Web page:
Player fears over links to official Black Lives Matter organisation
Premier League players fearful of links to Black Lives Matter activists as captains consider making a public statement distancing themselves from the UK wing
- There are concerns over the organisations ideology and political ambitions
- Sportsmail can reveal the issue has been discussed by several top-flight players
- A group of captains are considering whether to make a public statement
Premier League players want to distance themselves from the official UK wing of the Black Lives Matter organisation amid concerns over its ideology and political ambitions.
Sportsmail can reveal that the issue has been discussed by several players, with the group of top-flight captains considering whether to make a public statement on the matter.
The players’ call to endorse the sentiment behind the Black Lives Matter movement — the need for action to ensure greater equality and an expression of solidarity with those who have suffered persecution because of their race — was instrumental in persuading the Premier League to make the campaign such a visible part of Project Restart.
Players want to distance themselves from the official Black Lives Matter organisation
Premier League stars donned ‘Black Lives Matter’ playing shirts when the top-flight resumed
Every game since the resumption has been prefaced by players and match officials taking a knee in tribute to George Floyd, while the partner of Watford captain Troy Deeney designed a BLM logo which features on the shirts of all 20 Premier League clubs.
While the players remain united in campaigning for equality and committed to maintaining such symbolic gestures for the remainder of the season, some are concerned about being associated with the political activism of Black Lives Matter UK. In the last few days, the official BLM UK Twitter account has caused controversy by calling for the overthrow of capitalism, reductions in police funding and an end to free trade with Israel.
Former Wolves midfielder Karl Henry criticised BLM UK on social media on Tuesday as a divisive organisation, while Sky Sports pundit Matt Le Tissier said he would review his decision to wear a BLM badge in comments that have sparked a debate among players.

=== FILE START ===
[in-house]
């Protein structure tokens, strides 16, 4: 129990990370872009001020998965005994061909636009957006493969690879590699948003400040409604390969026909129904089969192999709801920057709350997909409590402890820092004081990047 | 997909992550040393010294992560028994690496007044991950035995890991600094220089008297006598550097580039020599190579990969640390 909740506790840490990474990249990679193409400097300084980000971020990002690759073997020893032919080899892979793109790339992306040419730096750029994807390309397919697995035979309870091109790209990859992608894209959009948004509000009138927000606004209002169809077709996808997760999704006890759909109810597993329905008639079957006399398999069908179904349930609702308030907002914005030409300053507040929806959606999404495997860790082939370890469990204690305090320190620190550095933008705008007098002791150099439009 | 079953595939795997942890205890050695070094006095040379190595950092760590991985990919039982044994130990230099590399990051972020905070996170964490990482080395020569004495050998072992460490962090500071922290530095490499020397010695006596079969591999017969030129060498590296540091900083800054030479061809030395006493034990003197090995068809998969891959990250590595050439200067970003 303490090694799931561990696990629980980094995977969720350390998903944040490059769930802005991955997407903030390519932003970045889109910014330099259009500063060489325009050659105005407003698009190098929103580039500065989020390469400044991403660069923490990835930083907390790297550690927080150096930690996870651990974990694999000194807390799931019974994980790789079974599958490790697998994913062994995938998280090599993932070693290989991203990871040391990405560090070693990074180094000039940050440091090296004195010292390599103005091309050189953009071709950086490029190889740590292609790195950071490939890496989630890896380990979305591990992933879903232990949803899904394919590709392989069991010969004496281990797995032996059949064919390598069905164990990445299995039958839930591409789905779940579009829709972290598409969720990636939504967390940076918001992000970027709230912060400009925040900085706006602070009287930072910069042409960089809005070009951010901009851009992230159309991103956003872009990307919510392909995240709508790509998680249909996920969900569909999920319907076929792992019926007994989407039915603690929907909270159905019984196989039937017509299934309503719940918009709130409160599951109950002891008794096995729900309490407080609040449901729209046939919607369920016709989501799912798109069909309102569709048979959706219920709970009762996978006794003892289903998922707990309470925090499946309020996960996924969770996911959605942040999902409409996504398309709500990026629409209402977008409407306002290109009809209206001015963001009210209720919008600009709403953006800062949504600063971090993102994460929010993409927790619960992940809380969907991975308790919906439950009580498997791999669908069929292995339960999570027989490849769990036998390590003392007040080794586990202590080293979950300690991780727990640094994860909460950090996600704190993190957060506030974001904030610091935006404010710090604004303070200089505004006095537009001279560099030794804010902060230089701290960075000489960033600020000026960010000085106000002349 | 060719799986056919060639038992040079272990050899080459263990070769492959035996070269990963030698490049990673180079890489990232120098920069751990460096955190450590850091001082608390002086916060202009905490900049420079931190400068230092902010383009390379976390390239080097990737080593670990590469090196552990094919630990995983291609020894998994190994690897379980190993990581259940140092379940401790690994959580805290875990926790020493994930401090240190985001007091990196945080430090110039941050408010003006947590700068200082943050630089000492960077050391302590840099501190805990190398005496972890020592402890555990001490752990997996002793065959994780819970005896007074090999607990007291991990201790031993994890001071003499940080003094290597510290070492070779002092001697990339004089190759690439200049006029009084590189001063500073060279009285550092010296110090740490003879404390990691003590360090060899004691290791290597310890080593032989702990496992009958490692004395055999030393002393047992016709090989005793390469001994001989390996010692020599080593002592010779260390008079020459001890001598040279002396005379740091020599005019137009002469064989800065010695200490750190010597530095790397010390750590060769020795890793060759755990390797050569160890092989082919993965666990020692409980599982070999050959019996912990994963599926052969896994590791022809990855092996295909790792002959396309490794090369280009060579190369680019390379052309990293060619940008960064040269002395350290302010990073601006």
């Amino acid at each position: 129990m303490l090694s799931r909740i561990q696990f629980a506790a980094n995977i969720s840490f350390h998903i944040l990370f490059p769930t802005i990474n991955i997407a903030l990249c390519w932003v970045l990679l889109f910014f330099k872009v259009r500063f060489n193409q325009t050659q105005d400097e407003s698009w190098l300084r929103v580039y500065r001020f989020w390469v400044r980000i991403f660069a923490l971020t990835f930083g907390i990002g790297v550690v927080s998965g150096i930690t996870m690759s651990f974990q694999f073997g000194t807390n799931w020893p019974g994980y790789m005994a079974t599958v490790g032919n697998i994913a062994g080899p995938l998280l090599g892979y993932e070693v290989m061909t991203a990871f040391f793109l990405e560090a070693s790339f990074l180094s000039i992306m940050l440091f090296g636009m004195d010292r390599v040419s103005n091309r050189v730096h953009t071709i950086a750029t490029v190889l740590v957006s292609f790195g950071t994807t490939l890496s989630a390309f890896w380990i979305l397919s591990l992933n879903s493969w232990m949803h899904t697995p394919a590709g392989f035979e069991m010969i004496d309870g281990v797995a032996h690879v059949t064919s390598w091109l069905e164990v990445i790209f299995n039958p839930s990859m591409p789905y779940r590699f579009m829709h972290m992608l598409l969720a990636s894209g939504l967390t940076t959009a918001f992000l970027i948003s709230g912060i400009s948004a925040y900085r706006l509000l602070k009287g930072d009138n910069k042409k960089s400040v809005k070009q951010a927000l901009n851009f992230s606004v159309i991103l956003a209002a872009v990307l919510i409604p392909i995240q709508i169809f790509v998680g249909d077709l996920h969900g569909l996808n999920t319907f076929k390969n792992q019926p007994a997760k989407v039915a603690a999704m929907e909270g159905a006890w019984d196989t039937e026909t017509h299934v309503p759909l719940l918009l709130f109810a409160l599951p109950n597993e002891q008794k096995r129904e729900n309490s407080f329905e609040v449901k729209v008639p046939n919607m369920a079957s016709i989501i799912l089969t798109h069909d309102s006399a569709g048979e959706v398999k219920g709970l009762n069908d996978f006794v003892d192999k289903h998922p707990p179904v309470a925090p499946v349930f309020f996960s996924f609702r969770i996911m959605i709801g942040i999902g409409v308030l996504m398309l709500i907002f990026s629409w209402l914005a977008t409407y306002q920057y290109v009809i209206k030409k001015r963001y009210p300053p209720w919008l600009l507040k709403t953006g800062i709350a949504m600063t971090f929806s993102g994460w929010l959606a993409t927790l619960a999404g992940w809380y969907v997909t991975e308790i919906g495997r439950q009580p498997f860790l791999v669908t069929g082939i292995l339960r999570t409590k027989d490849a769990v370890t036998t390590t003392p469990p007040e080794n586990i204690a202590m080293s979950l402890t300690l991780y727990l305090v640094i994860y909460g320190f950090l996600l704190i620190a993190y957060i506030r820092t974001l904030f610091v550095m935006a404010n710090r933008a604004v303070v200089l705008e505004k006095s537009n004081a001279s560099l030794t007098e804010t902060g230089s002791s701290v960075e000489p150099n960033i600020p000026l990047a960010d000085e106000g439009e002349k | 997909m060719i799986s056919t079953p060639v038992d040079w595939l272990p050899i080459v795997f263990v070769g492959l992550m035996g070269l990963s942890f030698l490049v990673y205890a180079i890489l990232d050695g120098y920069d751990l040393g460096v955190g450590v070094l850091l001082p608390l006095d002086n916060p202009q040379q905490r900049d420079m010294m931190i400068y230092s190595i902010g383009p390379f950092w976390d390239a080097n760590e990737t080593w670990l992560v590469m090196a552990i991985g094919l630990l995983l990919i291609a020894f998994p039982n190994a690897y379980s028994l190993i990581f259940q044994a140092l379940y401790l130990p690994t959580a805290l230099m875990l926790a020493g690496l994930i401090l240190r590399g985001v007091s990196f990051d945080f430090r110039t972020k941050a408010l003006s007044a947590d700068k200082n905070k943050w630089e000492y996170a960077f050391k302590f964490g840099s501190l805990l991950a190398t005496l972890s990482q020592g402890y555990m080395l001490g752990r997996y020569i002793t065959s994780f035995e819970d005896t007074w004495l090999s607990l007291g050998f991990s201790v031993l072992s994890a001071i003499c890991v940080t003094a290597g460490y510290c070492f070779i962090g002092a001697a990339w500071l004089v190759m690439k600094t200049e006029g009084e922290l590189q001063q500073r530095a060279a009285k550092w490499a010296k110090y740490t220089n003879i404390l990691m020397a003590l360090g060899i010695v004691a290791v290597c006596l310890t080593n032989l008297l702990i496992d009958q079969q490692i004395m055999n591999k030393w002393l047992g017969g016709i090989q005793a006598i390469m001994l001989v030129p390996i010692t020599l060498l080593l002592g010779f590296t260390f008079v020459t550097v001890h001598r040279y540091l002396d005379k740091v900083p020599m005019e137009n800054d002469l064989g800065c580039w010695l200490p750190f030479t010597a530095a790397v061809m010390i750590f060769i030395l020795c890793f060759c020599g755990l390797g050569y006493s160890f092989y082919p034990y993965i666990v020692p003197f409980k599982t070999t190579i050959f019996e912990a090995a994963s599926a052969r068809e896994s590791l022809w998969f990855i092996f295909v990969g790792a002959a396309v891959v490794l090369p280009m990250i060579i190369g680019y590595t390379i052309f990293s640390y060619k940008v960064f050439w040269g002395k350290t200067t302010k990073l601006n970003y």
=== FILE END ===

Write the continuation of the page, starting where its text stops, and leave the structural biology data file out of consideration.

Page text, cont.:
Karl Henry criticised BLM UK on social media on Tuesday – calling them a divisive organisation
‘I think the majority of the UK have now had enough of that organisation,’ wrote Henry on Twitter. ‘A new inclusive and politically neutral anti-racism movement to follow and get behind is much needed. Black people’s lives matter! The divisive #BlackLivesMatter organisation, however, DOES NOT.’
The Premier League have not provided any funding to BLM UK and chief executive Richard Masters told MPs on Tuesday that his organisation remain apolitical.
Appearing before a select committee of the Department for Digital, Culture, Media and Sport, Masters attempted to draw a distinction between moral and political causes, although this position was criticised by Sunderland MP Julie Elliott, who accused him of ‘opening a can of worms’.
The Premier League and the FA prohibit participants in the game from making political statements, with Manchester City manager Pep Guardiola fined two years ago by the latter for wearing a ribbon in support of Catalan independence.
Richard Masters told MPs on Tuesday that the Premier League remain apolitical
‘I don’t think it sets any particular precedent,’ Masters insisted. ‘I think it’s perfectly possible to support Black Lives Matter without being seen to be supporting any political organisation.
‘We’re happy to support the players. We think it’s the right moment to do it and for the first time I feel that players, managers, Premier League and clubs are on the same page on the issue of discrimination. That feels like a positive step.
‘We’re drawing a clear distinction between a moral cause and a political movement.
‘While there may be some difficulty sometimes in dividing the two, our position is clear. Politics no, moral causes yes — when agreed. We’re living in special times at the moment.’
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